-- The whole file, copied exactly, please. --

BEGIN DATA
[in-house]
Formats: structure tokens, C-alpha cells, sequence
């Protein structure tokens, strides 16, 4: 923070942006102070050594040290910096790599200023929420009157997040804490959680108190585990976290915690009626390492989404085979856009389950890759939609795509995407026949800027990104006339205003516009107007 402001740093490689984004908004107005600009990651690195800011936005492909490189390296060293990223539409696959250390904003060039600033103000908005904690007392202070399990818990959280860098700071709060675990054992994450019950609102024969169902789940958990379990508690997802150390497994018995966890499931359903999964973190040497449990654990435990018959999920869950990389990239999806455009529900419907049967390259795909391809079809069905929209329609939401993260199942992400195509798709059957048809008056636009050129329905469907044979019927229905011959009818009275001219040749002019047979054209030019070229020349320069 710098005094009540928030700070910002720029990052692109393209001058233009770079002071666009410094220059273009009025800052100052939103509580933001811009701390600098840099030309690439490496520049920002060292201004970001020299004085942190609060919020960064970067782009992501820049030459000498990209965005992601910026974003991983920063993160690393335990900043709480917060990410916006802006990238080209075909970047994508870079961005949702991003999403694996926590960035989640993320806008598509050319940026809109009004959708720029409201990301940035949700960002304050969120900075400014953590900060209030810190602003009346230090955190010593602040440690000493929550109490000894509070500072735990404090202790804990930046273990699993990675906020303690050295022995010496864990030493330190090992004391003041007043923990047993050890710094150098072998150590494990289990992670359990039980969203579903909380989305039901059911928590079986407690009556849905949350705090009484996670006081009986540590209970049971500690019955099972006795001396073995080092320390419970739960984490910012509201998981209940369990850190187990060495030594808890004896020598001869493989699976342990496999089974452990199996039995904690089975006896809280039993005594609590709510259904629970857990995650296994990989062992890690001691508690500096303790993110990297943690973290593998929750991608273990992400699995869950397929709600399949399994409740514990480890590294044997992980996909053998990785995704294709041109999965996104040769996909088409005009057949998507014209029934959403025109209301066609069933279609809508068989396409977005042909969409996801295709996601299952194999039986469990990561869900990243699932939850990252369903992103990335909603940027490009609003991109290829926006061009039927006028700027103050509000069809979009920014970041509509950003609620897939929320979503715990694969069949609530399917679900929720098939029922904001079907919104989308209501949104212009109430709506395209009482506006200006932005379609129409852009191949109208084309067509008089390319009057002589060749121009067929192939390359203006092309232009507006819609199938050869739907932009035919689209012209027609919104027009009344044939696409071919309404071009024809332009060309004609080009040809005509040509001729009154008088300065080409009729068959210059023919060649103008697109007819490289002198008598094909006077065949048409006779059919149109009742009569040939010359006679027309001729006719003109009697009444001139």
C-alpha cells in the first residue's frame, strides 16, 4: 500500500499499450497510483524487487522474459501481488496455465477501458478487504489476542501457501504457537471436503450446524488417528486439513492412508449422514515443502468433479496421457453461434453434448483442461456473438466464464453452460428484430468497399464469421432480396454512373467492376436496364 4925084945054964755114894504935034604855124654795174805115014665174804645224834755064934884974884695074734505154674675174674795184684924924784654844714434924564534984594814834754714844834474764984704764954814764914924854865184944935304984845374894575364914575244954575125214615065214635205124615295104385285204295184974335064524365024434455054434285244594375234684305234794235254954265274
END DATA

[in-house]
Formats: structure tokens, C-alpha cells, sequence
């Protein structure tokens, strides 16, 4: 923070942006102070050594040290910096790599200023929420009157997040804490959680108190585990976290915690009626390492989404085979856009389950890759939609795509995407026949800027990104006339205003516009107007 402001740093490689984004908004107005600009990651690195800011936005492909490189390296060293990223539409696959250390904003060039600033103000908005904690007392202070399990818990959280860098700071709060675990054992994450019950609102024969169902789940958990379990508690997802150390497994018995966890499931359903999964973190040497449990654990435990018959999920869950990389990239999806455009529900419907049967390259795909391809079809069905929209329609939401993260199942992400195509798709059957048809008056636009050129329905469907044979019927229905011959009818009275001219040749002019047979054209030019070229020349320069 710098005094009540928030700070910002720029990052692109393209001058233009770079002071666009410094220059273009009025800052100052939103509580933001811009701390600098840099030309690439490496520049920002060292201004970001020299004085942190609060919020960064970067782009992501820049030459000498990209965005992601910026974003991983920063993160690393335990900043709480917060990410916006802006990238080209075909970047994508870079961005949702991003999403694996926590960035989640993320806008598509050319940026809109009004959708720029409201990301940035949700960002304050969120900075400014953590900060209030810190602003009346230090955190010593602040440690000493929550109490000894509070500072735990404090202790804990930046273990699993990675906020303690050295022995010496864990030493330190090992004391003041007043923990047993050890710094150098072998150590494990289990992670359990039980969203579903909380989305039901059911928590079986407690009556849905949350705090009484996670006081009986540590209970049971500690019955099972006795001396073995080092320390419970739960984490910012509201998981209940369990850190187990060495030594808890004896020598001869493989699976342990496999089974452990199996039995904690089975006896809280039993005594609590709510259904629970857990995650296994990989062992890690001691508690500096303790993110990297943690973290593998929750991608273990992400699995869950397929709600399949399994409740514990480890590294044997992980996909053998990785995704294709041109999965996104040769996909088409005009057949998507014209029934959403025109209301066609069933279609809508068989396409977005042909969409996801295709996601299952194999039986469990990561869900990243699932939850990252369903992103990335909603940027490009609003991109290829926006061009039927006028700027103050509000069809979009920014970041509509950003609620897939929320979503715990694969069949609530399917679900929720098939029922904001079907919104989308209501949104212009109430709506395209009482506006200006932005379609129409852009191949109208084309067509008089390319009057002589060749121009067929192939390359203006092309232009507006819609199938050869739907932009035919689209012209027609919104027009009344044939696409071919309404071009024809332009060309004609080009040809005509040509001729009154008088300065080409009729068959210059023919060649103008697109007819490289002198008598094909006077065949048409006779059919149109009742009569040939010359006679027309001729006719003109009697009444001139």
C-alpha cells in the first residue's frame, strides 16, 4: 500500500499499450497510483524487487522474459501481488496455465477501458478487504489476542501457501504457537471436503450446524488417528486439513492412508449422514515443502468433479496421457453461434453434448483442461456473438466464464453452460428484430468497399464469421432480396454512373467492376436496364 4925084945054964755114894504935034604855124654795174805115014665174804645224834755064934884974884695074734505154674675174674795184684924924784654844714434924564534984594814834754714844834474764984704764954814764914924854865184944935304984845374894575364914575244954575125214615065214635205124615295104385285204295184974335064524365024434455054434285244594375234684305234794235254954265274